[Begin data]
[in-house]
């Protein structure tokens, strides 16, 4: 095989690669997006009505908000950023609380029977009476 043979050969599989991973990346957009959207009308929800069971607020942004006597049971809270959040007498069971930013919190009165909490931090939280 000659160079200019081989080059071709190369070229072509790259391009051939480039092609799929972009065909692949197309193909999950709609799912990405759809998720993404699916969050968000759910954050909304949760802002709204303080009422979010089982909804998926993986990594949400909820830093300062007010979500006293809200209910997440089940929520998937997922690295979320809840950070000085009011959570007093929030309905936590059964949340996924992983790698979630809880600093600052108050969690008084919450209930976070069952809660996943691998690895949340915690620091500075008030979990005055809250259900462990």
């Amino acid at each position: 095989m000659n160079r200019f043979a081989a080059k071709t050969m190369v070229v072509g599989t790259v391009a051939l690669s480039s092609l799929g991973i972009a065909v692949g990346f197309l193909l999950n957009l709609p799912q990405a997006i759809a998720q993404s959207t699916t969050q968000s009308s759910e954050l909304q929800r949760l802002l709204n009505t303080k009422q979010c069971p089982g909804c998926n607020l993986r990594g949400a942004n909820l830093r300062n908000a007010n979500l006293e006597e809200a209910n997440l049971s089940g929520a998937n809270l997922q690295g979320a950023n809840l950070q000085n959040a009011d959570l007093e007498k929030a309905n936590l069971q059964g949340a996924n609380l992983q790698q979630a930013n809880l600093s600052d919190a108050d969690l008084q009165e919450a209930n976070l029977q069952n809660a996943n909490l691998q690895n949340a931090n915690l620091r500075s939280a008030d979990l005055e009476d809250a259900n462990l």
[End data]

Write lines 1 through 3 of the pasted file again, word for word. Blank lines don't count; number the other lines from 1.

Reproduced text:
[in-house]
């Protein structure tokens, strides 16, 4: 095989690669997006009505908000950023609380029977009476 043979050969599989991973990346957009959207009308929800069971607020942004006597049971809270959040007498069971930013919190009165909490931090939280 000659160079200019081989080059071709190369070229072509790259391009051939480039092609799929972009065909692949197309193909999950709609799912990405759809998720993404699916969050968000759910954050909304949760802002709204303080009422979010089982909804998926993986990594949400909820830093300062007010979500006293809200209910997440089940929520998937997922690295979320809840950070000085009011959570007093929030309905936590059964949340996924992983790698979630809880600093600052108050969690008084919450209930976070069952809660996943691998690895949340915690620091500075008030979990005055809250259900462990």
């Amino acid at each position: 095989m000659n160079r200019f043979a081989a080059k071709t050969m190369v070229v072509g599989t790259v391009a051939l690669s480039s092609l799929g991973i972009a065909v692949g990346f197309l193909l999950n957009l709609p799912q990405a997006i759809a998720q993404s959207t699916t969050q968000s009308s759910e954050l909304q929800r949760l802002l709204n009505t303080k009422q979010c069971p089982g909804c998926n607020l993986r990594g949400a942004n909820l830093r300062n908000a007010n979500l006293e006597e809200a209910n997440l049971s089940g929520a998937n809270l997922q690295g979320a950023n809840l950070q000085n959040a009011d959570l007093e007498k929030a309905n936590l069971q059964g949340a996924n609380l992983q790698q979630a930013n809880l600093s600052d919190a108050d969690l008084q009165e919450a209930n976070l029977q069952n809660a996943n909490l691998q690895n949340a931090n915690l620091r500075s939280a008030d979990l005055e009476d809250a259900n462990l």